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Walk to End Alzheimer’s returns in person at Centennial Park in Ellicott City this Saturday

Elkridge resident Brent Jones will be returning for the second year in a row to chair the Walk to End Alzheimer’s at Centennial Park in Ellicott City on Saturday morning.

The walk is the first of six walks sponsored by the Alzheimer’s Association Greater Maryland Chapter, with the goal of raising $140,000 at the Howard walk to provide Alzheimer’s care, research and support, according to a news release.

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Jones, 47, who is the deputy director of Emerge Inc., a Columbia-based nonprofit that supports individuals with developmental, mental health and physical disabilities, will be serving as the Emerge walk team captain.

During the walk, Emerge clients and staff will be assisting at stations and on the trail, cheering on walkers at the start and finish line, passing out water and providing shuttles.

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“Brent is relentless, passionate and energetic about finding a cure for Alzheimer’s and it drives everything he does. He puts so much time and energy into raising awareness on a daily basis to ‘Paint Howard County Purple’ and I think he will do it,” Katie Bittinger, constituent events manager for the Howard County walk, said in the release.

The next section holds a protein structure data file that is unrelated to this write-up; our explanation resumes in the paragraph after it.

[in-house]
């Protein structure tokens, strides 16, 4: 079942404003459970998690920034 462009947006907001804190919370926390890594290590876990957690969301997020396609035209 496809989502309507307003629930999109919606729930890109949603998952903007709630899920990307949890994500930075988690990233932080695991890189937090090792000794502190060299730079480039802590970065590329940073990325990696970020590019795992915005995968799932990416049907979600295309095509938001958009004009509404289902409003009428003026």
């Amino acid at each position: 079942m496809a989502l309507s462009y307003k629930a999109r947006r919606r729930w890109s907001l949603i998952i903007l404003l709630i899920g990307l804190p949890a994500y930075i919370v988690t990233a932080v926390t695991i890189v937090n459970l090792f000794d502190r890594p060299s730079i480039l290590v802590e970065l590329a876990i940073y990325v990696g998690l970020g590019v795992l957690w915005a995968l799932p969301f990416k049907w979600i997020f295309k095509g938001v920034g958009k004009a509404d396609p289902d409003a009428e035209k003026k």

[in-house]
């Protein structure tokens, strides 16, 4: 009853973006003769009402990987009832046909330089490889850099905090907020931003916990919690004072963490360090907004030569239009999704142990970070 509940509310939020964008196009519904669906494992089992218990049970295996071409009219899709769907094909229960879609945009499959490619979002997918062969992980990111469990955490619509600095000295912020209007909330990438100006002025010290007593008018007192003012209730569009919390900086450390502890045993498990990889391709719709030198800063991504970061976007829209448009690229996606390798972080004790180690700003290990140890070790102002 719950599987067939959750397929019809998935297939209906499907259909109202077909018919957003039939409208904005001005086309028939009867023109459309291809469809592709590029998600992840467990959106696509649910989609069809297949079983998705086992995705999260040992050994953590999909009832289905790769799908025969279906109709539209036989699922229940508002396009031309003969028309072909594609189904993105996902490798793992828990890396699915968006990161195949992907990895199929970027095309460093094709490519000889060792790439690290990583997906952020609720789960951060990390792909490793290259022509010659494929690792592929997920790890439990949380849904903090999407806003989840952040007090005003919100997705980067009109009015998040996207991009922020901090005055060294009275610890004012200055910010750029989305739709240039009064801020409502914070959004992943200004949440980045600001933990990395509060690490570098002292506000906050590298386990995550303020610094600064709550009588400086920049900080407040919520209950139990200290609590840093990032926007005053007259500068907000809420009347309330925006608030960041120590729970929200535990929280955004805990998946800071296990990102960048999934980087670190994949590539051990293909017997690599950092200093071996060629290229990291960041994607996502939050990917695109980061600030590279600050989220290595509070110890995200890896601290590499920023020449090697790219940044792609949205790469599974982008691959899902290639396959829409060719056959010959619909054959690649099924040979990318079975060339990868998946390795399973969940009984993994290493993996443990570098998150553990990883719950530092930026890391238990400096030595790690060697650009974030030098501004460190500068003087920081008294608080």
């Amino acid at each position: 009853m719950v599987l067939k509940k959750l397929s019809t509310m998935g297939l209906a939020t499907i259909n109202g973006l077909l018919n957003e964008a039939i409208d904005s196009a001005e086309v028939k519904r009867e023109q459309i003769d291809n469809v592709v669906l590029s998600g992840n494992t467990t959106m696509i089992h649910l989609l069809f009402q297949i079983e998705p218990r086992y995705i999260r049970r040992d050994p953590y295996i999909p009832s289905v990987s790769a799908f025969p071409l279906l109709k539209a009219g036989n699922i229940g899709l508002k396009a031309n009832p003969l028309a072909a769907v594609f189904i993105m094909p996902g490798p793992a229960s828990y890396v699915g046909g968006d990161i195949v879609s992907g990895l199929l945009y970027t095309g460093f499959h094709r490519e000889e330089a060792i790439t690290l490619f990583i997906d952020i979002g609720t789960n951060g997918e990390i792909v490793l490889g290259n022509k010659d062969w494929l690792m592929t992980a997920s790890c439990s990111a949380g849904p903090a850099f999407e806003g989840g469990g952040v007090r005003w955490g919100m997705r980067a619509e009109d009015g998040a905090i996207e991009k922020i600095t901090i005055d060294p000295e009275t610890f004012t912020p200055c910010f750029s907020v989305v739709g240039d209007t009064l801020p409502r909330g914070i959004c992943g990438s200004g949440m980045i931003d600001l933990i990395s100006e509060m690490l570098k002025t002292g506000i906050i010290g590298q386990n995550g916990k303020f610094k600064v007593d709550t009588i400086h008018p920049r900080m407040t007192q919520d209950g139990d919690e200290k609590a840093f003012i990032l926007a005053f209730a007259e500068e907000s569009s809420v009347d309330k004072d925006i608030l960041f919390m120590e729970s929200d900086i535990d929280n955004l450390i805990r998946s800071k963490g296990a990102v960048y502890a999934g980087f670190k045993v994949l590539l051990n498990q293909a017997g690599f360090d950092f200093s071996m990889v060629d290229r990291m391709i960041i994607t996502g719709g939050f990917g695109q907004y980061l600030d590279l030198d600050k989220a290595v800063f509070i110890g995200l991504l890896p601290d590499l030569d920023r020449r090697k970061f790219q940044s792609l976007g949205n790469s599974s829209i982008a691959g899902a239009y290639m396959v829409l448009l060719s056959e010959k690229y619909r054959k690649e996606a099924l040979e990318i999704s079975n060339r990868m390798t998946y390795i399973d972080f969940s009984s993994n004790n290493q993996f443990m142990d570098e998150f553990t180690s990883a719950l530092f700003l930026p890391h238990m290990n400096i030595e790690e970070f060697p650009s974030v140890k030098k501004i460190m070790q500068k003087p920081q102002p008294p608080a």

Jones said the partnership between the Alzheimer’s Association Howard County and Emerge has allowed the organizations to raise awareness of the relationship between Alzheimer’s and those with special needs.

“The partnership has built up some relationships between folks that are within the community that may not have otherwise known how folks with disabilities are affected and impacted by Alzheimer’s, dementia and the different pieces of care that goes into that,” Jones said.

As they age, people with Down syndrome have a greatly increased risk of developing a type of dementia that is either the same as or similar to Alzheimer’s, according to the Alzheimer’s Association.

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The association says autopsy studies show that, by age 40, the brains of almost all people with Down syndrome have significant levels of abnormal protein deposits that are considered signs of Alzheimer’s.

Despite these brain changes, however, not everyone with Down syndrome develops symptoms of Alzheimer’s. One of the questions researchers are trying to answer about Down syndrome is why only some people develop dementia symptoms.

The fight to end Alzheimer’s is personal for Jones, whose grandmother died from the disease.

“Alzheimer’s is a progressive and fatal disease that is devastating our families, our finances and our future,” Jones said in the release. “The walk provides the resources needed to provide education and support to the millions who face dementia every day, while advancing critical research toward methods of treatment, prevention and, ultimately, a cure.”

Jones said he hopes the walk will result in lasting friendships and partnerships.

“[We hope] to spark a movement where folks that have disabilities come out and they pick the things that they choose to fight for and we help them in our fight to fight for things as well,” Jones said.

As of Wednesday, 436 participants have signed up for the walk. People can donate or register for the walk by calling 800-272-3900 or going to alz.org/maryland/walk.

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